What makes them tick? Not all employees motivated by same thing

Farm managers able to motivate their workers have a better chance of reducing the typical labor problems faced in today’s economy (turnover, absenteeism, and low productivity).

The most common roadblock managers face when motivating employees is a tendency to assume that all are motivated by the same thing. University of Nebraska-Lincoln researchers examined leader and employee motivation trends throughout the agricultural workforce, and found people are motivated in a variety of ways.

What drives them. The five sources of motivation include:

intrinsic process — motivated by fun;

instrumental — motivated by rewards;

self-concept external — motivated by reputation;

self-concept internal — motivated by challenge;

goal internalized — motivated by the cause.

It is important as you read about these sources of motivation to understand that each exists in various proportions in each of us, but in varying degrees. No person is motivated exclusively by just one source of motivation.

Let’s dig deeper into the five ways that people are motivated.

Intrinsic process (fun) motivation is characterized by task pleasure and sheer enjoyment of the work.

Behavior that suggests an employee is motivated by intrinsic process includes:

•being easily taken off tasks when one doesn’t enjoy the tasks assigned;

•talking about how much one likes or dislikes the tasks assigned;

•volunteering freely for the activities that one enjoys most;

•not be very good at a job, if one doesn’t enjoy doing it.

Instrumental ($$$) motivation is characterized by a concern for tangible incentives (e.g. pay, bonus, or leave allowances).

Behavior that suggests an employee is instrumentally motivated includes:

•asking “What’s in it for me?”;

•expecting compensation for any and all extra work performed;

•talking about how much money one makes or should make;

•frequently talking about the relative wealth of others.

Self-concept external (reputation) motivation is characterized by a concern for others’ opinions. An employee motivated this way is very interested in preserving and enhancing his or her reputation among peers and supervisors.

Behavior that suggests an employee is motivated by self-concept external includes:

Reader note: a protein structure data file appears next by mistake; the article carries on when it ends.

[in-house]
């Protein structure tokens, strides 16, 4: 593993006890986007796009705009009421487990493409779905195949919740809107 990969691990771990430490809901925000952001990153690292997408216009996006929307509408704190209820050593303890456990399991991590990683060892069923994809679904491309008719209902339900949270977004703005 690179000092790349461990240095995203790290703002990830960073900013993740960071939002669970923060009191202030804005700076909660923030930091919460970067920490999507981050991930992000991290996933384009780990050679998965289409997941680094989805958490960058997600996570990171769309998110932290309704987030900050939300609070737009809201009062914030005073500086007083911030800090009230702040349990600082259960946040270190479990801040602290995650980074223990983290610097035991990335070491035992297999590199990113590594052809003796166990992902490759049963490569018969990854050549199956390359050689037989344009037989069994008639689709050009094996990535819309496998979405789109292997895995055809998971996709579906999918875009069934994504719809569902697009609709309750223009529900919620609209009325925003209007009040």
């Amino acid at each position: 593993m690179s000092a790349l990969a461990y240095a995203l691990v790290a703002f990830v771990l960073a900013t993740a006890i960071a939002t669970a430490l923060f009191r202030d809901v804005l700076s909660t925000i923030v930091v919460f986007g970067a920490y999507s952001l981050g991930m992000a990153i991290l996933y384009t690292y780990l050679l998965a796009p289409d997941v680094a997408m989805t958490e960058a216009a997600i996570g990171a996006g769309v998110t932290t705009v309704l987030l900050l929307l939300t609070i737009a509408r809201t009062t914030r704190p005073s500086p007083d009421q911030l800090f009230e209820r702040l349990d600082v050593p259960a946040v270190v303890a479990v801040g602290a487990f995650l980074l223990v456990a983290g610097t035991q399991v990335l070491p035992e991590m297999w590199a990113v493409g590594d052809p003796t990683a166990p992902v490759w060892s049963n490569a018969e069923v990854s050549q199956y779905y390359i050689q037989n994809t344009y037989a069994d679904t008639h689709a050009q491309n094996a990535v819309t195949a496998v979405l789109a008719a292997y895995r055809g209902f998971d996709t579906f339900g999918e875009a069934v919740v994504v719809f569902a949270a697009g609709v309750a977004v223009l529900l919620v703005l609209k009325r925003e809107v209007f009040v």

•frequently ask for feedback;

•seeking praise and recognition for work performed;

•bragging or telling stories about accomplishments;

•being attentive to who gets the credit when work is finished.

Self-concept internal (achievement) motivation is characterized by a concern for meeting one’s personal standards of job performance. An employee motivated this way is not concerned with feedback and tends to be self-driven.

Behavior that suggests an employee is motivated by self-concept-internal includes:

•seeking to perform the most difficult tasks at work;

•working best when one’s skills are needed for the tasks;

•being interested in developing one’s range of skills;

•performing the most important tasks with little supervision or direction.

Goal internalization (principles) motivation is characterized by a need to believe in the cause at work. An employee motivated this way uses value-based principles to guide decisions and actions.

Behavior that suggests an employee is motivated by goal internalization includes:

•asking about the purpose of tasks (“Why are we doing this?”);

•commenting on the strategic focus of the operation;

•working hard when one believes in the cause and not at all if one doesn’t;

•living a professional life guided by a strict set of principles and values.

Motivate your workers. Each of these five sources of motivation exists in all people but in varying degrees. The key to motivating others is being able to tap into the right sources of motivation for each worker.

(Fun) Intrinsic Process

•Stress the fun at work.

•Find out which tasks an employee likes best and assign those tasks to the employee.

•Let employees have their fun in the workplace.

•Create an enjoyable work atmosphere (laugh, have fun).

($$$) Instrumental Motivation

•Make expectations clear to employees.

•Let workers know what compensation they will get for their efforts.

•Create incentive-laden pay scales.

•Make all bonuses and incentives contingent on performance outcomes.

•Develop non-monetary rewards for employees to pursue (extra days off, leave early, etc.).

(Reputation) Self-Concept External

Give public praise and recognition for employee achievements.

•Criticize employees behind closed doors (never in public).

•Assign projects that are highly visible.

•Articulate the operation’s prestigious reputation in the community to your workers.

(Achievement) Self-Concept Internal

•Give challenging work that requires worker’s expertise.

•Create opportunities for workers to further develop their skills.

•Emphasize the importance of worker’s skills toward the success of the operation.

•Avoid assigning menial or mundane tasks to these individuals.

(Principles) Goal Internalization

•Communicate the organization’s vision.

•Communicate desirable end-goals.

•Articulate optimism for reaching these goals.

•Communicate how tasks being performed help to achieve these goals.

Motivating employees is not always easy, but spending a little time with your employees to learn what motivates them can make the task much simpler.

(The author is an agricultural extension educator in Tuscarawas and Holmes counties and a member of the OSU Extension DairyExcel team. Questions or comments can be sent in care of Farm and Dairy, P.O. Box 38, Salem, OH 44460.)

About the Author

(Chris Zoller is an agricultural extension educator in Tuscarawas County and a member of the OSU Extension DairyExcel team.) More Stories by Chris Zoller

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